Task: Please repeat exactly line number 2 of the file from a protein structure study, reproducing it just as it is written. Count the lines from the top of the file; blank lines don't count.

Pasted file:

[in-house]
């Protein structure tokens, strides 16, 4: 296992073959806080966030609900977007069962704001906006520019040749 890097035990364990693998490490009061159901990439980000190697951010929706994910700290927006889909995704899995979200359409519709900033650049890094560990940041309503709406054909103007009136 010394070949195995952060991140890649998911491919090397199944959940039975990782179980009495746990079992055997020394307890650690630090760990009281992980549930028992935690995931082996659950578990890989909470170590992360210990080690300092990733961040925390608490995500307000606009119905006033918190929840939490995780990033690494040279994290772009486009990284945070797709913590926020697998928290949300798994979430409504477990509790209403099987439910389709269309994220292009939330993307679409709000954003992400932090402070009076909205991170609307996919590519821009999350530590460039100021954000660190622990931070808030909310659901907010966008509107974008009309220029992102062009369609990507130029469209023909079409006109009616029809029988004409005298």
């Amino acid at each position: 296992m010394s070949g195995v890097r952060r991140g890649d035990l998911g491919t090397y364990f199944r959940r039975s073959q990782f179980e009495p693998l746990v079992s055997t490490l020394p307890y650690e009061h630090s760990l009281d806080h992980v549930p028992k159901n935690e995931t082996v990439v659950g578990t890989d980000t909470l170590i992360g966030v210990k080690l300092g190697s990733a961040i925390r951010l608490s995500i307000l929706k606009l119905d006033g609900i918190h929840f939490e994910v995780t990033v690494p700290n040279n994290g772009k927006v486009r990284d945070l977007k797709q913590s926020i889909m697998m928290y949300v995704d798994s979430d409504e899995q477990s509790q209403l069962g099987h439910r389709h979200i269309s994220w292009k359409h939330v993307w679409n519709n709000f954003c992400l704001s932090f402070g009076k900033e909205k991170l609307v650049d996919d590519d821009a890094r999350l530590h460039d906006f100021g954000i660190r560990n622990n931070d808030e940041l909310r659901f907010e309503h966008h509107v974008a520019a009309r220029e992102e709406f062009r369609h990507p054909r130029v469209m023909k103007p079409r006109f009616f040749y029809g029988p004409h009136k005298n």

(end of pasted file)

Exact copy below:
């Protein structure tokens, strides 16, 4: 296992073959806080966030609900977007069962704001906006520019040749 890097035990364990693998490490009061159901990439980000190697951010929706994910700290927006889909995704899995979200359409519709900033650049890094560990940041309503709406054909103007009136 010394070949195995952060991140890649998911491919090397199944959940039975990782179980009495746990079992055997020394307890650690630090760990009281992980549930028992935690995931082996659950578990890989909470170590992360210990080690300092990733961040925390608490995500307000606009119905006033918190929840939490995780990033690494040279994290772009486009990284945070797709913590926020697998928290949300798994979430409504477990509790209403099987439910389709269309994220292009939330993307679409709000954003992400932090402070009076909205991170609307996919590519821009999350530590460039100021954000660190622990931070808030909310659901907010966008509107974008009309220029992102062009369609990507130029469209023909079409006109009616029809029988004409005298």